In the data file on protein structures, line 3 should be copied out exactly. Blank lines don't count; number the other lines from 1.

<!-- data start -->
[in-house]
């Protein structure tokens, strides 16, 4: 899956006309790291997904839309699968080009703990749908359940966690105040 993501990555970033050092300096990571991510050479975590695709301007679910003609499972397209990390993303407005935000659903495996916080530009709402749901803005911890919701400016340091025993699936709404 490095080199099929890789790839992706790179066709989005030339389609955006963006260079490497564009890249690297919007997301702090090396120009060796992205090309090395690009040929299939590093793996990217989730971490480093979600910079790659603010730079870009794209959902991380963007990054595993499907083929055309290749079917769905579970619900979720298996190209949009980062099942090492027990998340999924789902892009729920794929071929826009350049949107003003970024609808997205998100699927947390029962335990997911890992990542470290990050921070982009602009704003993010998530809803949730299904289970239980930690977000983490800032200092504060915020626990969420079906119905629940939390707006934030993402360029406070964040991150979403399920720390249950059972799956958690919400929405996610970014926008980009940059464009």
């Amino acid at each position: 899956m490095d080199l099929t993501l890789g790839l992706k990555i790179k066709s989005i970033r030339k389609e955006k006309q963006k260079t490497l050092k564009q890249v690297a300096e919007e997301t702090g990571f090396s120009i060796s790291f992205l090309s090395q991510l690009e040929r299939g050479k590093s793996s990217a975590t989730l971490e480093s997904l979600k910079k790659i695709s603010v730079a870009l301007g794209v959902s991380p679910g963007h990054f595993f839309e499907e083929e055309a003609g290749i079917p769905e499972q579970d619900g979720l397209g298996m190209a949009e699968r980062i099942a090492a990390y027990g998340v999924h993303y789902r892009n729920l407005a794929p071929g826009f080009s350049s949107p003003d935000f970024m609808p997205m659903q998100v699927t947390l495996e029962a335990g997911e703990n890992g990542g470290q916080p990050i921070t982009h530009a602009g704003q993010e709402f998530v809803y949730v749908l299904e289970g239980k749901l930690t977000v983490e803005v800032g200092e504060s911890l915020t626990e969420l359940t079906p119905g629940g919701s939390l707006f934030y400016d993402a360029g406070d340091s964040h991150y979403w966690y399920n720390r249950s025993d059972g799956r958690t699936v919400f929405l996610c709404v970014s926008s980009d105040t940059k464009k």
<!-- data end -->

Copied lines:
């Amino acid at each position: 899956m490095d080199l099929t993501l890789g790839l992706k990555i790179k066709s989005i970033r030339k389609e955006k006309q963006k260079t490497l050092k564009q890249v690297a300096e919007e997301t702090g990571f090396s120009i060796s790291f992205l090309s090395q991510l690009e040929r299939g050479k590093s793996s990217a975590t989730l971490e480093s997904l979600k910079k790659i695709s603010v730079a870009l301007g794209v959902s991380p679910g963007h990054f595993f839309e499907e083929e055309a003609g290749i079917p769905e499972q579970d619900g979720l397209g298996m190209a949009e699968r980062i099942a090492a990390y027990g998340v999924h993303y789902r892009n729920l407005a794929p071929g826009f080009s350049s949107p003003d935000f970024m609808p997205m659903q998100v699927t947390l495996e029962a335990g997911e703990n890992g990542g470290q916080p990050i921070t982009h530009a602009g704003q993010e709402f998530v809803y949730v749908l299904e289970g239980k749901l930690t977000v983490e803005v800032g200092e504060s911890l915020t626990e969420l359940t079906p119905g629940g919701s939390l707006f934030y400016d993402a360029g406070d340091s964040h991150y979403w966690y399920n720390r249950s025993d059972g799956r958690t699936v919400f929405l996610c709404v970014s926008s980009d105040t940059k464009k």